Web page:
New Videos Offer Peek into Secretive NASA Test Flights

A video taken in the 1970s shows the YF-12C during a mid-air refueling. This video, and more can be found as part of NASA's latest YouTube video exhibit courtesy of the Armstrong Flight Research Center. (Screenshot via YouTube).

The public may never see exactly what goes on at Area 51, so this may be the next best thing.

To celebrate 70 years of flight testing, NASA’s Armstrong Flight Research Center in the last three weeks has released more than 200 videos of never-before-seen test flights — some dating back decades.

The videos include a trove of 30-second-or-less films showing takeoffs, landings, in-flight maneuvers and weather testing on some of the world’s most capable — and stunning — aircraft.

Of note:

A NASA SR-71 Blackbird refuels from a U.S. Air Force tanker during a test flight in 1991.

An unmanned experimental Pegasus X-43A hypersonic aircraft drops from a NASA B-52 for a Mach-10 test flight over the Pacific Ocean in 2004.

An Air Force C-5A aircraft undergoes a wing vortices test at NASA’s Langley Research Center in Hampton, Virginia, in the 1970s.

A YF-12C takes off from Edwards Air Force Base in the 1970s. The experimental fighter-interceptor, the YF-12 “Blackbird” — precursor to the SR-71 reconnaissance aircraft — was a version of the Lockheed A-12 aircraft. In a few Air Force flight tests in 1965, the YF-12 set a speed record of 2,070.101 miles per hour, according to NASA.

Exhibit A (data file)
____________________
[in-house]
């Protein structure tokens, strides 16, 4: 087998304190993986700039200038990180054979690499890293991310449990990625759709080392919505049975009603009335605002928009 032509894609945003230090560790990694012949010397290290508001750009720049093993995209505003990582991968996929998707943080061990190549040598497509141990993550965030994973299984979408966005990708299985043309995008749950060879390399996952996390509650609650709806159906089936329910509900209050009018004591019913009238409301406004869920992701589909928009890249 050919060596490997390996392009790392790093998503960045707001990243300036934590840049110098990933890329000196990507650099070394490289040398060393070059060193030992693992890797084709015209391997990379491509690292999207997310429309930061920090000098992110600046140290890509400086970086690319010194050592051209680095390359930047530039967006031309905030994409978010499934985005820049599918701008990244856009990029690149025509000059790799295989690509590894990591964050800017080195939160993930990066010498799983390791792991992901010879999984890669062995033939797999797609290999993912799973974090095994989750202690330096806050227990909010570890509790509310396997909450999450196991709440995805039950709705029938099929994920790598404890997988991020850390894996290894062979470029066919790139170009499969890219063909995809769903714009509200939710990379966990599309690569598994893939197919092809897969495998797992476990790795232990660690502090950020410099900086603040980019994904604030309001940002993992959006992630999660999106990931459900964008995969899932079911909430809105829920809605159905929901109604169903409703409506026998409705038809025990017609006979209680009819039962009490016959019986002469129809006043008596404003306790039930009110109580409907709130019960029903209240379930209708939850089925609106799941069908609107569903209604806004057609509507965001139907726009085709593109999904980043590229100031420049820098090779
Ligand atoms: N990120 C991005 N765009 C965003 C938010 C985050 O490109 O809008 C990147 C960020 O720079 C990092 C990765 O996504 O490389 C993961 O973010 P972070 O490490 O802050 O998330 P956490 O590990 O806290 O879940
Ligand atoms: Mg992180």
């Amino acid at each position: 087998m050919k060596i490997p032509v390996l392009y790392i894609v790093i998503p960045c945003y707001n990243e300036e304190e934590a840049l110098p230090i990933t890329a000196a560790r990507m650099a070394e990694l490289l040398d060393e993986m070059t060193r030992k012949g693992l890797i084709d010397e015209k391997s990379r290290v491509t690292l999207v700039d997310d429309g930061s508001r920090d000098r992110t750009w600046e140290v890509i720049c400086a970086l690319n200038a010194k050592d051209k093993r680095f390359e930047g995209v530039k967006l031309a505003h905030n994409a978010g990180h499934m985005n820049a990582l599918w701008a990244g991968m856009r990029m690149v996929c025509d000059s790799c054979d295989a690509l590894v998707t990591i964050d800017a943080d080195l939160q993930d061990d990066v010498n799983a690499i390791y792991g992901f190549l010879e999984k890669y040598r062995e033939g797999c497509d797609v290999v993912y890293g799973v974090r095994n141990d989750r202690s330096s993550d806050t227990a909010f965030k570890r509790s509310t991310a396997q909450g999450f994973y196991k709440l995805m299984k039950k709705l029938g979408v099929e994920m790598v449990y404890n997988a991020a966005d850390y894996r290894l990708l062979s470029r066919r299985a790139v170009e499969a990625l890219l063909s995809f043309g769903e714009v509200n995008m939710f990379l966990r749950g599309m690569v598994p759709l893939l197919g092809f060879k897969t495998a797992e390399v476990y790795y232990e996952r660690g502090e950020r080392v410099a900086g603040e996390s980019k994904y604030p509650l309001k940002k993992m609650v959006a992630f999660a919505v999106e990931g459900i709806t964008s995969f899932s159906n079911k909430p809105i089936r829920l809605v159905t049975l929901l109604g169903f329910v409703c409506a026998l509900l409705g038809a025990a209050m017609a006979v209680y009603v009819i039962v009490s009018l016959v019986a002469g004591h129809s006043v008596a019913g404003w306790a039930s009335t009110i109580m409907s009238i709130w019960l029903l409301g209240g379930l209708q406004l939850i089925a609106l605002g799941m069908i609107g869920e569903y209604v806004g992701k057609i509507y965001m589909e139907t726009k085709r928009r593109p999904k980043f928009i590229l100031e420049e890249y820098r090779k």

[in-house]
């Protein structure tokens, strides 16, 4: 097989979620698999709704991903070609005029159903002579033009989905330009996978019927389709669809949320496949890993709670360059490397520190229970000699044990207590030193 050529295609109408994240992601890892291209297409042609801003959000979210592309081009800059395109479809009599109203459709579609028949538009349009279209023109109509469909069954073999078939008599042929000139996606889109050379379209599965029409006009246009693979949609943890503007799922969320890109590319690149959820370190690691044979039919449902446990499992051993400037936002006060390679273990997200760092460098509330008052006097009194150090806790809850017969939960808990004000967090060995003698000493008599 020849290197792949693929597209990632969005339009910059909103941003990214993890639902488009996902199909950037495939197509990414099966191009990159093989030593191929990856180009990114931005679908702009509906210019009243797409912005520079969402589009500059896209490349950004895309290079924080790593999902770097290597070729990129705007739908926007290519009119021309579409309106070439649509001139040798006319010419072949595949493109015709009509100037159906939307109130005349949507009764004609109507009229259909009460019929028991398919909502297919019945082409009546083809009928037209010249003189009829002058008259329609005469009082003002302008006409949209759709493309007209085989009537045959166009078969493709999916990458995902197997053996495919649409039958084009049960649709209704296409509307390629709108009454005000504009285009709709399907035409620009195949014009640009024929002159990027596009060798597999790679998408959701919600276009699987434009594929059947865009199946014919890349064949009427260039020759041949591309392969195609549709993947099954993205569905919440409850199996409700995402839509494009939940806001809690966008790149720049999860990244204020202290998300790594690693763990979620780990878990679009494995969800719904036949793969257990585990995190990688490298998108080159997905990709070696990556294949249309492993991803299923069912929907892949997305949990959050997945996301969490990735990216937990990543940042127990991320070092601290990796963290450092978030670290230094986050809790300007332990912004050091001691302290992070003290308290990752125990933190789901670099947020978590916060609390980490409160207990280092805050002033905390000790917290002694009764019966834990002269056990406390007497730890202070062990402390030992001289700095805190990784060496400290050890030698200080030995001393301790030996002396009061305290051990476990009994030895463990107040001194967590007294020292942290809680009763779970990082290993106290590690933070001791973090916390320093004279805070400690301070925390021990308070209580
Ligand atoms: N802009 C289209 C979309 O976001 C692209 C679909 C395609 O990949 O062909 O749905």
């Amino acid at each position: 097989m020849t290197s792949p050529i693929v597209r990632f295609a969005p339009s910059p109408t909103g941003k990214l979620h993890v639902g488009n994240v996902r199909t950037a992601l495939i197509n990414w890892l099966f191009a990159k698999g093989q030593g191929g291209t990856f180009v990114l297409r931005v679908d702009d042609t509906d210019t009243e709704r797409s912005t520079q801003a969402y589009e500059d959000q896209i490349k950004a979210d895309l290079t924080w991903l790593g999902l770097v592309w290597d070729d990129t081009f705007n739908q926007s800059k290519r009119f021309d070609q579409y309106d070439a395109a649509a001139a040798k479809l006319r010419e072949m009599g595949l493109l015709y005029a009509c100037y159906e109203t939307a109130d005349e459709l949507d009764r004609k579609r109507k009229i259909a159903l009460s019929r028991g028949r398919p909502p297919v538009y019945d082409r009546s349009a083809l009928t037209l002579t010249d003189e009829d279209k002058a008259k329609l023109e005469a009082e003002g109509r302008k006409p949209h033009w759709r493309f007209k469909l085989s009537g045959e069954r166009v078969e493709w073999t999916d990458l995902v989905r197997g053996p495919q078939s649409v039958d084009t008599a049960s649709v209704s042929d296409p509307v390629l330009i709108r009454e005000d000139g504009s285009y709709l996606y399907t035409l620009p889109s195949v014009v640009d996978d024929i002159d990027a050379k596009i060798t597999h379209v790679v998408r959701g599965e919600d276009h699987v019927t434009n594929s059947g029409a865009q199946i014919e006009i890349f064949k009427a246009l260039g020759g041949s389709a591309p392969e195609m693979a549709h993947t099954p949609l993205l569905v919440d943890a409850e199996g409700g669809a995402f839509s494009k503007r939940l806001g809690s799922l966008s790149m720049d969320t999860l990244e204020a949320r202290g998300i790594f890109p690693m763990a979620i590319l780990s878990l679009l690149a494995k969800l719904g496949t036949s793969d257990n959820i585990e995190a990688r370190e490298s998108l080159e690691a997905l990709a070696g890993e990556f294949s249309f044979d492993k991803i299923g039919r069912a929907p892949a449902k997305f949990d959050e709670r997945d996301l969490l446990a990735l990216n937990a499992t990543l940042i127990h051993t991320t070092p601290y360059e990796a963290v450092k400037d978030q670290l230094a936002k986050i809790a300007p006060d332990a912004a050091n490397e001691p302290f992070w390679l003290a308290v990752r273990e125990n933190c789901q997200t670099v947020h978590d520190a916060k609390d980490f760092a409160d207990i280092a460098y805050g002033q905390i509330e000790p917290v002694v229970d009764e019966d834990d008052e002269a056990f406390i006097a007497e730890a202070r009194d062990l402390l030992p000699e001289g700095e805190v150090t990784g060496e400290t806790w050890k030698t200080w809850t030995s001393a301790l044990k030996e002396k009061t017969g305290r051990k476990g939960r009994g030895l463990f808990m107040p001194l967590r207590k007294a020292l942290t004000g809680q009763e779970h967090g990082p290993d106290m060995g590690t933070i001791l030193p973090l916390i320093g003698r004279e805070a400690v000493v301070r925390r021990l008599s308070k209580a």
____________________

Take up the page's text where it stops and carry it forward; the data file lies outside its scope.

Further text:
As part of the America’s “X-plane” experimental series, an X-15 hypersonic aircraft approaches and lands on Rogers Dry Lake at Edwards in California’s Mojave Desert (date of video unknown). The aircraft hit a max speed of 4,520 miles per hour in 1967.

Originally called the Dryden Flight Research Center after aerospace engineer, Hugh Latimer Dryden, the center dates to 1946 “when 13 engineers and technicians from the National Advisory Committee for Aeronautics’ Langley Memorial Aeronautical Laboratory came to Muroc Army Air Base (now Edwards) in California’s high desert to prepare for the first supersonic research flights by the X-1 rocket plane,” NASA says.

It was renamed the Armstrong Center in honor of astronaut Neil Armstrong in 2014.

Check out more test flight videos on YouTube here:

About the Author

Oriana Pawlyk
Oriana Pawlyk is a reporter for She can be reached at Follow her on Twitter at @Oriana0214.